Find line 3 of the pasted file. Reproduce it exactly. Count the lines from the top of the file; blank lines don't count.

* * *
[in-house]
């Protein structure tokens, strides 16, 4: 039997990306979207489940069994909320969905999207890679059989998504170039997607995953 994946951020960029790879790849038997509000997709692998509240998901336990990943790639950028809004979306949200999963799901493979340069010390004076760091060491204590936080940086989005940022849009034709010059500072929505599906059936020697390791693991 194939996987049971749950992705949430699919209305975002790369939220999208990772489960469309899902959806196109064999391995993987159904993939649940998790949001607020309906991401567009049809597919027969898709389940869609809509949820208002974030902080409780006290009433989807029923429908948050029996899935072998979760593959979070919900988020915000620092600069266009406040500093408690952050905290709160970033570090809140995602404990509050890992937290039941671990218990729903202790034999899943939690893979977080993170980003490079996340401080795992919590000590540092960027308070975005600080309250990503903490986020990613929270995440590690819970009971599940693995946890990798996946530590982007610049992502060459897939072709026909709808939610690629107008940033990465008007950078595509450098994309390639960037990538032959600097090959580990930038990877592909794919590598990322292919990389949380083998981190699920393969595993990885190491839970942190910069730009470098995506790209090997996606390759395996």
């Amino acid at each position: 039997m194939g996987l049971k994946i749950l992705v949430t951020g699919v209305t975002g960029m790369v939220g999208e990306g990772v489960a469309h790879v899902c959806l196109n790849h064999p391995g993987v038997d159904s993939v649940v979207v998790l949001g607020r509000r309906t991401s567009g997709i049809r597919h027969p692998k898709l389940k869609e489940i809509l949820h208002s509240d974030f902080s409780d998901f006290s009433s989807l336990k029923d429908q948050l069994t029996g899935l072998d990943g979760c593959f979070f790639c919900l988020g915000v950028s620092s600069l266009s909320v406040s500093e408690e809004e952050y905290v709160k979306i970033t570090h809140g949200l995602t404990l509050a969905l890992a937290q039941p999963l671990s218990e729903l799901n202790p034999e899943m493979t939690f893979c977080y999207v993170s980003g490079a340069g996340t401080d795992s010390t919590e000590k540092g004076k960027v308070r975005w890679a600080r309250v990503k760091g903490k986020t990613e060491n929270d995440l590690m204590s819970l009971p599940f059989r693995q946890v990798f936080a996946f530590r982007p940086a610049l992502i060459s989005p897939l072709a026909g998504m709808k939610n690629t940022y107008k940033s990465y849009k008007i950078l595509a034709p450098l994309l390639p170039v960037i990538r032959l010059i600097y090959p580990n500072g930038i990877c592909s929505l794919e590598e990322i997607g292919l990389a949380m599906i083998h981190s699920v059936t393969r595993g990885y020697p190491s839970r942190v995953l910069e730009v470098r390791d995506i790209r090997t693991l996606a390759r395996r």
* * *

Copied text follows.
């Amino acid at each position: 039997m194939g996987l049971k994946i749950l992705v949430t951020g699919v209305t975002g960029m790369v939220g999208e990306g990772v489960a469309h790879v899902c959806l196109n790849h064999p391995g993987v038997d159904s993939v649940v979207v998790l949001g607020r509000r309906t991401s567009g997709i049809r597919h027969p692998k898709l389940k869609e489940i809509l949820h208002s509240d974030f902080s409780d998901f006290s009433s989807l336990k029923d429908q948050l069994t029996g899935l072998d990943g979760c593959f979070f790639c919900l988020g915000v950028s620092s600069l266009s909320v406040s500093e408690e809004e952050y905290v709160k979306i970033t570090h809140g949200l995602t404990l509050a969905l890992a937290q039941p999963l671990s218990e729903l799901n202790p034999e899943m493979t939690f893979c977080y999207v993170s980003g490079a340069g996340t401080d795992s010390t919590e000590k540092g004076k960027v308070r975005w890679a600080r309250v990503k760091g903490k986020t990613e060491n929270d995440l590690m204590s819970l009971p599940f059989r693995q946890v990798f936080a996946f530590r982007p940086a610049l992502i060459s989005p897939l072709a026909g998504m709808k939610n690629t940022y107008k940033s990465y849009k008007i950078l595509a034709p450098l994309l390639p170039v960037i990538r032959l010059i600097y090959p580990n500072g930038i990877c592909s929505l794919e590598e990322i997607g292919l990389a949380m599906i083998h981190s699920v059936t393969r595993g990885y020697p190491s839970r942190v995953l910069e730009v470098r390791d995506i790209r090997t693991l996606a390759r395996r």